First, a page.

One way a parent can help to reduce the likelihood that their child will abuse alcohol is to not personally over-use alcohol, and not get intoxicated in front of your child.

Neighborhoods with unsafe conditions may contribute to drug use by the young people living in that neighborhood.

Young people and adults often use drugs for the same reasons, such as to relieve anxiety, to deal with depression, or to deal with boredom.

Unfortunately, sometimes a teenager gets his or hers drugs from others at the same school.

Why Do Some Kids Use Drugs?

Teenagers are not all that different than adults when it comes to reasons why they use drugs. Drugs provide temporary relief from emotional suffering or boredom. And drugs can make a person feel different, which is rewarding for some people for some of the time. These temporary psychological and social effects can tempt young people into trying drugs and which may lead to regular use, use of different drugs and even to addiction.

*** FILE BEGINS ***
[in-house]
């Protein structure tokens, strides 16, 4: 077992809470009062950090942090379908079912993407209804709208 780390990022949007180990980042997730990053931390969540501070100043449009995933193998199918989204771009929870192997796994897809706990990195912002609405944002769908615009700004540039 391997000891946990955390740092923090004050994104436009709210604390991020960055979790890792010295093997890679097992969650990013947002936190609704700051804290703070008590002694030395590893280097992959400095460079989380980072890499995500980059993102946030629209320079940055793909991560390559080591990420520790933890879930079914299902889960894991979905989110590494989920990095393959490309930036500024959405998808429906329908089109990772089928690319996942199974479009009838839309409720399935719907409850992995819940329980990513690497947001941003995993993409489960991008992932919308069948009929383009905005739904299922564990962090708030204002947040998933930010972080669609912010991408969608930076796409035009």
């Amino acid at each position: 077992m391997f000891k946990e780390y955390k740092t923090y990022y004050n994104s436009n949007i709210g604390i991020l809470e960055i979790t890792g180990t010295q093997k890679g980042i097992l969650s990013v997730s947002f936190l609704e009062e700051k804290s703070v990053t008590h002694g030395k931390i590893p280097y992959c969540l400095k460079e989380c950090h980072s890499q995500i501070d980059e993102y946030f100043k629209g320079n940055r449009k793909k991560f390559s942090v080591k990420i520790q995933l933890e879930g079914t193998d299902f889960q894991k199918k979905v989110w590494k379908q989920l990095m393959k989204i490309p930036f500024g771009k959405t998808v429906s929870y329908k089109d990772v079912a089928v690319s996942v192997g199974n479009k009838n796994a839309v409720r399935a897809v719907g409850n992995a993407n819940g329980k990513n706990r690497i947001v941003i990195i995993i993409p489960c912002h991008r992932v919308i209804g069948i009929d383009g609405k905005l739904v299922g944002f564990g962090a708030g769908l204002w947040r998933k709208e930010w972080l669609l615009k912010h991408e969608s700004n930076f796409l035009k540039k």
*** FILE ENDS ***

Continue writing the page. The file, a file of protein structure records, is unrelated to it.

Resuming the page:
Research indicates that some youth are more vulnerable to using drugs, and to end up in trouble with them more than other youth. These “high-risk” teenagers tend to be experiencing the risk factors such as being rule-breakers, not doing well in school, having friends who also use drugs, having chronic problems with depression or anxiety, and having parents who are not concerned about their child using drugs.

Not all young people use drugs. Most teenagers stay away from drugs because they know the dangers, risks and harm drug use can bring, and they find more satisfaction from alternative activities.

Remember in spite of what we read and some of the disturbing statistics about young people’s drug use the majority do not regularly use drugs; though some may experiment or try only once, typically they will not get into regular illegal drug use. However, what we have to be concerned about is the number that do use the legal substances of alcohol and cigarettes and increasingly the use of prescribed and over the counter drugs.